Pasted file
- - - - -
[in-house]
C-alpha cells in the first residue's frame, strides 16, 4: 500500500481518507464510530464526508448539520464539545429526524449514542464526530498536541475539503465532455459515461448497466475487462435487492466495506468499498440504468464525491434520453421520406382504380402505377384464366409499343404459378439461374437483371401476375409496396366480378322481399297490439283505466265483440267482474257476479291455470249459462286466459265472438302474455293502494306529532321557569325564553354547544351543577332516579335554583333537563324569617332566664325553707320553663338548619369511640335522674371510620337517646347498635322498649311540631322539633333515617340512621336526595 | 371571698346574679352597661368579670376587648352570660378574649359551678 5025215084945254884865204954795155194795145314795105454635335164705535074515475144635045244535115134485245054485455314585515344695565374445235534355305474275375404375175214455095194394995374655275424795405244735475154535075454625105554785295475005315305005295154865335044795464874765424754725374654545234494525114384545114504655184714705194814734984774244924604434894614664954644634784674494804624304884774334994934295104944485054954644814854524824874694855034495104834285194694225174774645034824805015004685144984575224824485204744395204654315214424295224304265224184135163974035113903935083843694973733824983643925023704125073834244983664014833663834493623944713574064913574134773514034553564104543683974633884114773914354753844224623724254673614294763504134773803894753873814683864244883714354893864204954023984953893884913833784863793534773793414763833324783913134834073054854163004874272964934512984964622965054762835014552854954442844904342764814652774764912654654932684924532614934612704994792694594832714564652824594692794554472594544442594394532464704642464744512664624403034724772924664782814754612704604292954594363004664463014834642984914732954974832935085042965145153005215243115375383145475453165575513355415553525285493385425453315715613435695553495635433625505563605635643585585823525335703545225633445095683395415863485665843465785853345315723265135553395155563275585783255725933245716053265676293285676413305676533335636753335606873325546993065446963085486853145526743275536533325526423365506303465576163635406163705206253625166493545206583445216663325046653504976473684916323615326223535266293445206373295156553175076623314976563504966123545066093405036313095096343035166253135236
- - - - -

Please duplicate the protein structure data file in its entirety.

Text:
[in-house]
C-alpha cells in the first residue's frame, strides 16, 4: 500500500481518507464510530464526508448539520464539545429526524449514542464526530498536541475539503465532455459515461448497466475487462435487492466495506468499498440504468464525491434520453421520406382504380402505377384464366409499343404459378439461374437483371401476375409496396366480378322481399297490439283505466265483440267482474257476479291455470249459462286466459265472438302474455293502494306529532321557569325564553354547544351543577332516579335554583333537563324569617332566664325553707320553663338548619369511640335522674371510620337517646347498635322498649311540631322539633333515617340512621336526595 | 371571698346574679352597661368579670376587648352570660378574649359551678 5025215084945254884865204954795155194795145314795105454635335164705535074515475144635045244535115134485245054485455314585515344695565374445235534355305474275375404375175214455095194394995374655275424795405244735475154535075454625105554785295475005315305005295154865335044795464874765424754725374654545234494525114384545114504655184714705194814734984774244924604434894614664954644634784674494804624304884774334994934295104944485054954644814854524824874694855034495104834285194694225174774645034824805015004685144984575224824485204744395204654315214424295224304265224184135163974035113903935083843694973733824983643925023704125073834244983664014833663834493623944713574064913574134773514034553564104543683974633884114773914354753844224623724254673614294763504134773803894753873814683864244883714354893864204954023984953893884913833784863793534773793414763833324783913134834073054854163004874272964934512984964622965054762835014552854954442844904342764814652774764912654654932684924532614934612704994792694594832714564652824594692794554472594544442594394532464704642464744512664624403034724772924664782814754612704604292954594363004664463014834642984914732954974832935085042965145153005215243115375383145475453165575513355415553525285493385425453315715613435695553495635433625505563605635643585585823525335703545225633445095683395415863485665843465785853345315723265135553395155563275585783255725933245716053265676293285676413305676533335636753335606873325546993065446963085486853145526743275536533325526423365506303465576163635406163705206253625166493545206583445216663325046653504976473684916323615326223535266293445206373295156553175076623314976563504966123545066093405036313095096343035166253135236